Why Failure Is Actually a Good Thing
I was walking the other day and passed a skateboard park. In the park was a lone kid, probably no older than 14, and he was trying various tricks on the concrete structures placed in the park for skateboarders to work with. What I was amazed at was how many times this kid tried to grind his board on the edge of a concrete wall, only to fail. Yet he would relentlessly try again, determined to get the move down, until after about fifteen, twenty minutes, he successfully planted the edge of the skateboard on the wall and slid down it a few feet. The look on this kid’s face spoke volumes about how happy he was about his accomplishment. I couldn’t help but wonder if he had that same dedication to a math problem, or a particularly difficult essay. How many times would a kid be willing to fail? I’m not sure he would have the endurance for that.
Why is this? One of the problems is that we don’t let kids fail enough. I’m not saying allowing kids to flunk a class. I mean creating a classroom environment where students are encouraged to try something outside of their comfort zone that they may fail at. Give them something that is above their head and see how they respond to it. It would be the equivalent of noticing that a 2nd grader is really good at addition and subtraction so you give her a few multiplication problems to see how she handles them. She might be completely stumped and unable to comprehend how to multiply. She may surprise you, though, and get a couple of them. The point though it not that she succeed, the point is that she be challenged.
As learners, we tend to do the best, more effective learning when we feel a little uncomfortable. In fact, being pushed to the brink of failure causes a lot of people to be very innovative and come up with things they would not have had, they had it easier or more resources. Take James Dyson, for example. You hear the name Dyson, and you think of one of his innovative products such as the bagless vacuum cleaner, the automatic hand dryer, or the bladeless fan. However, it took him 5126 failed prototypes before landing on the idea of his vacuum. That’s a lot of failure. But he learned from each one of them before he produced the bestselling vacuum in the world.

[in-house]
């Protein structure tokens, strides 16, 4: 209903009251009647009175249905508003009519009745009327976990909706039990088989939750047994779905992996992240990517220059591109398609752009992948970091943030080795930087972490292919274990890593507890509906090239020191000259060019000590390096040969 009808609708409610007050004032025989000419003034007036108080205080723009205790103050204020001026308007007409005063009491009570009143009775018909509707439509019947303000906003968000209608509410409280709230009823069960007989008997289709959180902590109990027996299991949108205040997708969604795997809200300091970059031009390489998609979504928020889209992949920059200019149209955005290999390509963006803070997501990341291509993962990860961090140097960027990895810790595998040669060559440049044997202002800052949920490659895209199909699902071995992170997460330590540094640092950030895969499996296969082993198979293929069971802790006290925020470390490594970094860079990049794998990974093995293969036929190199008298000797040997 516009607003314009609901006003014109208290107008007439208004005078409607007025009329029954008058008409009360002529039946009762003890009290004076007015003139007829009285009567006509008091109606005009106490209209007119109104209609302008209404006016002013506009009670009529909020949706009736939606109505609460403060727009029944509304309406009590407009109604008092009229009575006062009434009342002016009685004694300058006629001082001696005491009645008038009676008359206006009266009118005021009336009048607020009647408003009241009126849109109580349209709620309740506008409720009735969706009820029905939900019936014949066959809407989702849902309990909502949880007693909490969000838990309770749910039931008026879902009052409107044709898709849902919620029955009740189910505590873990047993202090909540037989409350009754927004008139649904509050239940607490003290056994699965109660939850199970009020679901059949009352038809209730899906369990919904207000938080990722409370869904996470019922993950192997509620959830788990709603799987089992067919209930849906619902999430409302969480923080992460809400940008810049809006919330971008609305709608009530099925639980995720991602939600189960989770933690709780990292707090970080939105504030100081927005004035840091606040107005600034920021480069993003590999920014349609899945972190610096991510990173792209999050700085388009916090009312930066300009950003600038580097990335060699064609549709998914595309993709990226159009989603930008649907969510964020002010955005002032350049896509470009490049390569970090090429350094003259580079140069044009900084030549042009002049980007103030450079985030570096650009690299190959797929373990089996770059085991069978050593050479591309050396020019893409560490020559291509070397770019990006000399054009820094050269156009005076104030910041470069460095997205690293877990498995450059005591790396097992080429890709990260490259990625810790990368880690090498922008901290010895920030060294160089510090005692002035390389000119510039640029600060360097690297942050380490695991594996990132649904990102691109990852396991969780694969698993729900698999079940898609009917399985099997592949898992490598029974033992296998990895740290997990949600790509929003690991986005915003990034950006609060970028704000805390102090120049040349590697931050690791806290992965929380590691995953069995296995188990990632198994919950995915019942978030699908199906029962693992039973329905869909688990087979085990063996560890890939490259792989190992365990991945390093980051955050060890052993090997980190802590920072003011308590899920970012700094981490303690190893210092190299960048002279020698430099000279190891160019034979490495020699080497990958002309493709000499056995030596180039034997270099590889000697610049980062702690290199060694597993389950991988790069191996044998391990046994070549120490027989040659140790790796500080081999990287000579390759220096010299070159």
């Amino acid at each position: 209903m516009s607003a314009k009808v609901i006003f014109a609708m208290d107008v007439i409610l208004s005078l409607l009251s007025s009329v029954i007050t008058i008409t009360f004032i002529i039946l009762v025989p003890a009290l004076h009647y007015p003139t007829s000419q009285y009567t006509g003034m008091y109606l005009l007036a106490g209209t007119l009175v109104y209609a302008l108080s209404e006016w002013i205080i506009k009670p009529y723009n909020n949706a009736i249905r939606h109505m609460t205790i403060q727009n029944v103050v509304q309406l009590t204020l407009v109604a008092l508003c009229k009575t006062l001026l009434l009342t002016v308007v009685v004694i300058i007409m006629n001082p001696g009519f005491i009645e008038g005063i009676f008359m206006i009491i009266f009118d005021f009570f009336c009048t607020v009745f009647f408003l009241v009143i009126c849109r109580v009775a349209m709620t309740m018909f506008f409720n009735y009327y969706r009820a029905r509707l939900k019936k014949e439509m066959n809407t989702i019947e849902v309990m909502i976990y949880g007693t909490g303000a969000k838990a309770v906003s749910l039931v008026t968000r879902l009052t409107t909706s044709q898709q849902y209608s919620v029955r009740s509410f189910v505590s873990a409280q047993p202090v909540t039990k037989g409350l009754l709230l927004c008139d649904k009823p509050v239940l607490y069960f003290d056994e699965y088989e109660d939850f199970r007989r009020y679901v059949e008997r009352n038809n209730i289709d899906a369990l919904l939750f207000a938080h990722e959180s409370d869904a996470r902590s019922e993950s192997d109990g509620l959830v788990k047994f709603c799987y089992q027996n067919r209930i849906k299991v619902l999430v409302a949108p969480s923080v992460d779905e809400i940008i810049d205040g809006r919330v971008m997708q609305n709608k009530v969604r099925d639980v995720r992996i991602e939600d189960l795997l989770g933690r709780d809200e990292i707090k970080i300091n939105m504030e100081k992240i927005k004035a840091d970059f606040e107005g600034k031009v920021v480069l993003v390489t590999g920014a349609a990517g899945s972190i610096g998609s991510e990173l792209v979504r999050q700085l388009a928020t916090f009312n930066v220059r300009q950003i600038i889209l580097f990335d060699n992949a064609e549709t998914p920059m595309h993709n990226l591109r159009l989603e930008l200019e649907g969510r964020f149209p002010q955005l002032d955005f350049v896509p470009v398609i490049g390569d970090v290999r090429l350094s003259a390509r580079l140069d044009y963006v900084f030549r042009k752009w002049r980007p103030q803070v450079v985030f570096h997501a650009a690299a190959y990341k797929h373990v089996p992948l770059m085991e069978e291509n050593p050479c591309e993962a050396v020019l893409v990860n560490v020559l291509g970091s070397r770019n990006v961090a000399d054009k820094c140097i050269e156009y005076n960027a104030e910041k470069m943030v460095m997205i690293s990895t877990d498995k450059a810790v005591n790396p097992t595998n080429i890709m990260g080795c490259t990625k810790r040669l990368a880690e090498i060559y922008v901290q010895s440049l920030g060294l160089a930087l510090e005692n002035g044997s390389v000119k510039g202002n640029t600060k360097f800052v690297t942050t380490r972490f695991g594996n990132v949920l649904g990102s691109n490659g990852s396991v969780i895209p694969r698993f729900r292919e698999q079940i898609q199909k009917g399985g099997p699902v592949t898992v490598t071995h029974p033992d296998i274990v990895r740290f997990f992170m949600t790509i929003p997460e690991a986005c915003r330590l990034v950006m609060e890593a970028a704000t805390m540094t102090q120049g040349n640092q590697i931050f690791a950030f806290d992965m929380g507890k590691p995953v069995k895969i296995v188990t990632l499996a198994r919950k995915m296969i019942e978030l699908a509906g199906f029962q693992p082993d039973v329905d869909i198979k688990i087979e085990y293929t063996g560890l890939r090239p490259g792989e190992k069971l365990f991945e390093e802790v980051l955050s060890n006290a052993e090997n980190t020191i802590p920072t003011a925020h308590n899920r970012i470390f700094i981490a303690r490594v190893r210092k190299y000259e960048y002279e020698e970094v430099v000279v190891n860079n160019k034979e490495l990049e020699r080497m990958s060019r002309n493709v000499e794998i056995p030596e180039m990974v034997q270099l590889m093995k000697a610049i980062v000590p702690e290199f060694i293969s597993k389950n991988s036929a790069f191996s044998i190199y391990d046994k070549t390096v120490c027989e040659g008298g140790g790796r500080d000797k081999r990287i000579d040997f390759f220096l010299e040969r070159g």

Kids come by this naturally too. Think about how many times a child fell while trying to walk but got right back up and tried again. Could you imagine if that child simply folded his arms and said, “Na-ah. Not going to try to walk anymore.” The same goes for playing sports. How many times does a kid strikeout before learning to hit the curveball? Or how many times must a figure skater fall before landed the jump? Basketball involves many more misses than buckets made and football is a sport where most of the plays are stopped or fail. You see this mostly in the playing of video games. A kid will try hundreds of times to defeat a level, failing time and time again, and yet persevering unless getting past it.
One thing to consider doing regularly in the classroom is using the STEM design process that engineers use in their profession. What is so effective about the design process is the constraints that are put on the project and the possibility of failure that causes people to think of creative solutions. You are told what not to do and what you are allowed to use. These limited resources cause one to be creative about the solution and not always taking the easy way out. It causes one to have to fail in order to succeed. It allows people to take risks and to do so in the spirit of learning. In this process “F” simply means “Find” another answer. Failure is built into the process, as evidenced by the “improve” step in the process. They realize you are not going to get it right the first time, so what are ways you can learn from the failure and improve the product to be better?
The issue though, is changing the mindset of not only the student but the teacher as well. Teachers sometimes feel immense pressure to be the expert of the classroom, and part of this role is having all the answers or knowing what is going on all of the time. Because of this, teachers may play it safe and not be willing to try something that would benefit their students because they are afraid of failing. I have to evaluate my staff and they just freak out if they are rated a skilled versus an accomplished. One of them even commented to me, “I have never been anything but accomplished before.” If our teachers are afraid to not be perfect, isn’t that going to naturally rub off on the students?
The power of failure is that by building an endurance to it and losing your fear of it, you are going to be so much more willing to take risks. It is these risks that produce high-quality work and allows the students to grow more as learners. The real-world application here, of course, is that in life, we are going to fail several times. There are usually two reactions to this failure. One is the response of shutting down. I failed, so I’m never going to try that again. The other one is learning from the failure and either trying again or trying it another way in order to have success. What are we doing in the classroom to ensure that our students take the second path?
- edCircuit – Todd Stanley Articles and Columns
- Seattle Times – What’s next for Seattle schools’ gifted programs? Here’s what we know so far
- The Baltimore Sun – Carroll County Public Schools creates new position focused on advanced academics, Gifted and Talented program